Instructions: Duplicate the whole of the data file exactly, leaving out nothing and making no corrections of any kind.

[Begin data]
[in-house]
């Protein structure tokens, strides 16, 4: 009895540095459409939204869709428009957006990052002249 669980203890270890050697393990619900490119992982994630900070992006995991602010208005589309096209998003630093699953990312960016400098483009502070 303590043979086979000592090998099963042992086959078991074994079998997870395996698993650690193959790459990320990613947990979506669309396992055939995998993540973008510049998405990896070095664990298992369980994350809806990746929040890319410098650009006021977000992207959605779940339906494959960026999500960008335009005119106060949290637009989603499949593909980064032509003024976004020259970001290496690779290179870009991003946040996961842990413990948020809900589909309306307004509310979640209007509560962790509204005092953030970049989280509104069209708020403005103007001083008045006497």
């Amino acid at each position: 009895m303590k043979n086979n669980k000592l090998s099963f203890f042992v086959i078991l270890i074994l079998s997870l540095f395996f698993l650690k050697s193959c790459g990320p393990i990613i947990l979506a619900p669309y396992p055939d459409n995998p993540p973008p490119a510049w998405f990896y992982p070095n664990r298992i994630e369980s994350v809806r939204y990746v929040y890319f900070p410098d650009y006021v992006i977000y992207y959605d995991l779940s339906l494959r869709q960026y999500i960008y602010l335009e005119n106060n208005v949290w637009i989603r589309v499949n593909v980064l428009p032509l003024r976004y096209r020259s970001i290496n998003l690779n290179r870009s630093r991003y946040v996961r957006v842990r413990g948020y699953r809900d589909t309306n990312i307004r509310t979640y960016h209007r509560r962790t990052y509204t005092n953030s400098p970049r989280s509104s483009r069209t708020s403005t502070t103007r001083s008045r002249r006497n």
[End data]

[in-house]
């Protein structure tokens, strides 16, 4: 009895540095459409939204869709428009957006990052002249 669980203890270890050697393990619900490119992982994630900070992006995991602010208005589309096209998003630093699953990312960016400098483009502070 303590043979086979000592090998099963042992086959078991074994079998997870395996698993650690193959790459990320990613947990979506669309396992055939995998993540973008510049998405990896070095664990298992369980994350809806990746929040890319410098650009006021977000992207959605779940339906494959960026999500960008335009005119106060949290637009989603499949593909980064032509003024976004020259970001290496690779290179870009991003946040996961842990413990948020809900589909309306307004509310979640209007509560962790509204005092953030970049989280509104069209708020403005103007001083008045006497």
């Amino acid at each position: 009895m303590k043979n086979n669980k000592l090998s099963f203890f042992v086959i078991l270890i074994l079998s997870l540095f395996f698993l650690k050697s193959c790459g990320p393990i990613i947990l979506a619900p669309y396992p055939d459409n995998p993540p973008p490119a510049w998405f990896y992982p070095n664990r298992i994630e369980s994350v809806r939204y990746v929040y890319f900070p410098d650009y006021v992006i977000y992207y959605d995991l779940s339906l494959r869709q960026y999500i960008y602010l335009e005119n106060n208005v949290w637009i989603r589309v499949n593909v980064l428009p032509l003024r976004y096209r020259s970001i290496n998003l690779n290179r870009s630093r991003y946040v996961r957006v842990r413990g948020y699953r809900d589909t309306n990312i307004r509310t979640y960016h209007r509560r962790t990052y509204t005092n953030s400098p970049r989280s509104s483009r069209t708020s403005t502070t103007r001083s008045r002249r006497n």